Flank Steak vs Top Round Steak

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Steak enthusiasts from all over the world have their own favorites when it comes to different cuts of steak. But, every once in a while, some cuts will make deciding harder – just like when steak masters have to choose between a flank steak and a top round steak. Both steaks come from the rear end of a cow, but they still have differences in various aspects that make their taste distinguishable once cooked. In this article, we’ll take a good look at these beef cuts, so you can decide which one you want to make for your next meal.

What Is a Flank Steak?

A flank steak is a cut of beef that’s taken from the abdominal section of a cow. Visually, it’s a long cut with very detailed grain and a minimal amount of fat. It’s popular for its beefy flavor, and, surprisingly, its chewy texture. Preparation-wise, this cut of steak will taste amazing whether you grill, pan-sear, or broil it. Being that this cut is very lean, it’s best to cook flank steak at high heat in short durations to prevent it from drying out. Once cooked, it’s perfect for mixing in stir-fried dishes or salads.

What Is a Round Steak?

A round steak is taken from the rear leg of the cow. It’s also a lean cut of beef that has almost no marbling which makes it less juicy than cuts like sirloin. Despite the sparse marbling, the round steak still tastes rich and beefy. It can also be braised, cooked in the oven, or pan-fried. The absence of marbling makes it prone to drying when overcooked, even just for a little bit. But if you want something you can add to pot roasts or stews, this is the perfect meat.

What Are the Differences Between Flank Steak and Round Steak?


As previously mentioned, flank steak is taken from the abdomen, while round steak is taken from the hind legs. Visually, the flank steak is much wider at one end of the meat and narrower on the other end. Round steak, as the name implies, is rounded with no clear grain patterns.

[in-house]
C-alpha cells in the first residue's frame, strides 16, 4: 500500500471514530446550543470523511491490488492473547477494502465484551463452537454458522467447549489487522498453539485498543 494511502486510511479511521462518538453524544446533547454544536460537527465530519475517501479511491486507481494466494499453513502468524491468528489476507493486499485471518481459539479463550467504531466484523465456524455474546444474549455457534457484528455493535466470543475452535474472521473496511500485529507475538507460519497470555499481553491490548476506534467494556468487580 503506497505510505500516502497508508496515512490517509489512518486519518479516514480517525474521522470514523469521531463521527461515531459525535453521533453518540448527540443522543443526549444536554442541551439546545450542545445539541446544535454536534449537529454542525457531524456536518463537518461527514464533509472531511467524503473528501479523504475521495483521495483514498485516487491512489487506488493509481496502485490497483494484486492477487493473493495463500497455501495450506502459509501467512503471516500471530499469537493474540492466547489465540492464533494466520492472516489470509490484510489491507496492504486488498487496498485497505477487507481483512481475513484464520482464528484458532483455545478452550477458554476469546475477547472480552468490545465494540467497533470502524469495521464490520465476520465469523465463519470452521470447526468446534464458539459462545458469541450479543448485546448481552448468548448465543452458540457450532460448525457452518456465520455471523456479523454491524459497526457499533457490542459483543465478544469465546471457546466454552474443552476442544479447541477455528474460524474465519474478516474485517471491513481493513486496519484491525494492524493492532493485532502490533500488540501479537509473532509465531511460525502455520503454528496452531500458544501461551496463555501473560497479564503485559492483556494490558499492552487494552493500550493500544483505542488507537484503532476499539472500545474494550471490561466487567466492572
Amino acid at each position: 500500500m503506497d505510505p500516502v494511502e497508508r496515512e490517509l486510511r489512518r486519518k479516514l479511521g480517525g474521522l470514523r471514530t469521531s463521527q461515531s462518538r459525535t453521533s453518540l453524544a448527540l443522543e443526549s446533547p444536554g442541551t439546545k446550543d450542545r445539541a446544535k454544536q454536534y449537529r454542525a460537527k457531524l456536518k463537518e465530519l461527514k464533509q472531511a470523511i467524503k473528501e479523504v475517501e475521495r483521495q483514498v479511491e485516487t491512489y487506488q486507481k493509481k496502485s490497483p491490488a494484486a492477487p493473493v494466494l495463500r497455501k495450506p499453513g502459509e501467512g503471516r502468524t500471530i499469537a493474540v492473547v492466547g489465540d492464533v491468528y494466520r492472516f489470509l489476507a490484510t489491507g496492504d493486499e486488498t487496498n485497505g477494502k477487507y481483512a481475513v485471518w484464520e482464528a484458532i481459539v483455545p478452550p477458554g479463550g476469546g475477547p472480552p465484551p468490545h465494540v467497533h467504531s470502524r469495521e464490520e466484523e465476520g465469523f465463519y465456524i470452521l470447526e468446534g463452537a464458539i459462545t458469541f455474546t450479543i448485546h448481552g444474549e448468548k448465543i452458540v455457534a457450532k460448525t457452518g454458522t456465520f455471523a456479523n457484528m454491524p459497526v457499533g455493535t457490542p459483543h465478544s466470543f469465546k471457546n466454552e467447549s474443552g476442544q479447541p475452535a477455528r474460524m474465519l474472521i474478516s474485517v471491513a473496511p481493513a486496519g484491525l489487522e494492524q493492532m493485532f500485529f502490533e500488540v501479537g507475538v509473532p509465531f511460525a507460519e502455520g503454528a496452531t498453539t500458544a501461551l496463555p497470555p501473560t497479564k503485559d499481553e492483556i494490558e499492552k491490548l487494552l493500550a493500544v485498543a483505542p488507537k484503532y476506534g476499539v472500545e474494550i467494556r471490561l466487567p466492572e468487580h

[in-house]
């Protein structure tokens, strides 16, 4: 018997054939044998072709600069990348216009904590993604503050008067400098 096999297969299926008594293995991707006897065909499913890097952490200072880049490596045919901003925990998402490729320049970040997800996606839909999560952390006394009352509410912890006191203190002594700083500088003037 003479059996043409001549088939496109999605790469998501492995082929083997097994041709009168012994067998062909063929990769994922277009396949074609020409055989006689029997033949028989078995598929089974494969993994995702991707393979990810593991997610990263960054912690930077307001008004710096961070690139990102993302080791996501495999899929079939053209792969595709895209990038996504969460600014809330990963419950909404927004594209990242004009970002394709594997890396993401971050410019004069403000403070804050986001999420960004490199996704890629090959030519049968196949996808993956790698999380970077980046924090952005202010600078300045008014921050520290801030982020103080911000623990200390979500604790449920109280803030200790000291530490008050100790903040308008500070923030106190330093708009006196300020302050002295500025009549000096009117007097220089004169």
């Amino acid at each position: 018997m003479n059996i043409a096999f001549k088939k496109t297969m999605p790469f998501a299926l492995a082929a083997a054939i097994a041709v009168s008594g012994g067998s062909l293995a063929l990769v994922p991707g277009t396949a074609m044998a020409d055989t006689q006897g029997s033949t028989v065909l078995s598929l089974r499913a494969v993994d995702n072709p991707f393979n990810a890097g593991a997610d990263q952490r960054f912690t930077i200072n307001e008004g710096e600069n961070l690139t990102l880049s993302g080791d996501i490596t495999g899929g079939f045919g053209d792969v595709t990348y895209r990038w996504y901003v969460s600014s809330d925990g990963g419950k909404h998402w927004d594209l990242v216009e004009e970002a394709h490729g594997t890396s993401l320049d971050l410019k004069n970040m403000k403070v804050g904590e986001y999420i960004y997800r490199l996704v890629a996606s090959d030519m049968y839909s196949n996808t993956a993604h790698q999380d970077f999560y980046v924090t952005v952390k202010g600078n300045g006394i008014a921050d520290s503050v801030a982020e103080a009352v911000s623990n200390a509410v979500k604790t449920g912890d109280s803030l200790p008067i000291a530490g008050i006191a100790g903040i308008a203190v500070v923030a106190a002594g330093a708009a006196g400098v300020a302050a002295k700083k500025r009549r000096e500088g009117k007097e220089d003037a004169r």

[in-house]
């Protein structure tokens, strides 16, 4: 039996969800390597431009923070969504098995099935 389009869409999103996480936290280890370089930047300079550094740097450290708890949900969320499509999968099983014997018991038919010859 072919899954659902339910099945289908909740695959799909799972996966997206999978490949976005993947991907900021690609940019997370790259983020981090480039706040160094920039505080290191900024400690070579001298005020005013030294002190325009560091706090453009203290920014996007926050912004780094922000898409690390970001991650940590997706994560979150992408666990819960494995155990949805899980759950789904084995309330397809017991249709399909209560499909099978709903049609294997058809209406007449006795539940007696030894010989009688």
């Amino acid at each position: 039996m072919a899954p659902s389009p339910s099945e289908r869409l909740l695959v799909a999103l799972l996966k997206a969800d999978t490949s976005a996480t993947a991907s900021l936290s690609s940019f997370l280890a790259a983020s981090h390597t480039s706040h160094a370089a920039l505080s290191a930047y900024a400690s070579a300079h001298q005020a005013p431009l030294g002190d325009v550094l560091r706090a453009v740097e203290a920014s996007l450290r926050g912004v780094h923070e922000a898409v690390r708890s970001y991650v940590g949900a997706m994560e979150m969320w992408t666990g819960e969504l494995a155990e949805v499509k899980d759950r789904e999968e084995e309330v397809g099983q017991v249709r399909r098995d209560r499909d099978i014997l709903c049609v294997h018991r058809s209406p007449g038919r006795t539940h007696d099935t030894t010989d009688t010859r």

In general, beef flavors vary depending on the section where they’re taken and what the cow was fed before the meat was harvested. Flank steak, for instance, has a deep and intense beef flavor that’s unique to this cut. On the other hand, round steak is less beefy because it’s mostly lean tissue with almost no fat in it. Despite this, some cooking methods can still bring out its mild and delicate flavors.


Flank steaks are more fibrous, which makes them pleasantly chewy when cooked perfectly. The round steak is smoother because it doesn’t have the same grainy pattern found in flank steak. Despite these differences, these steak cuts can be cooked in different ways to bring out their distinct flavors, so really, preparation plays a big role in creating decadent dishes.


Despite these cuts coming from the same bottom section of the cow, the flank and round steak still have minor color differences. Because flank steak has a bit more fat and fibers, it has a dark red color. Meanwhile, the leaner flank steak is more pinkish than red. In some instances, though, the flank steak may be lighter, or the round steak may be darker. The important thing is that there is no discoloration that indicates the meat is already spoiled and not safe for consumption.

Bone Content

Flank steak never has a bone. Meanwhile, round steak may or may not have bones depending on how the meat was cut. If you’re using the round steak for stew or beef broth, you can ask your butcher if they have bone-in options.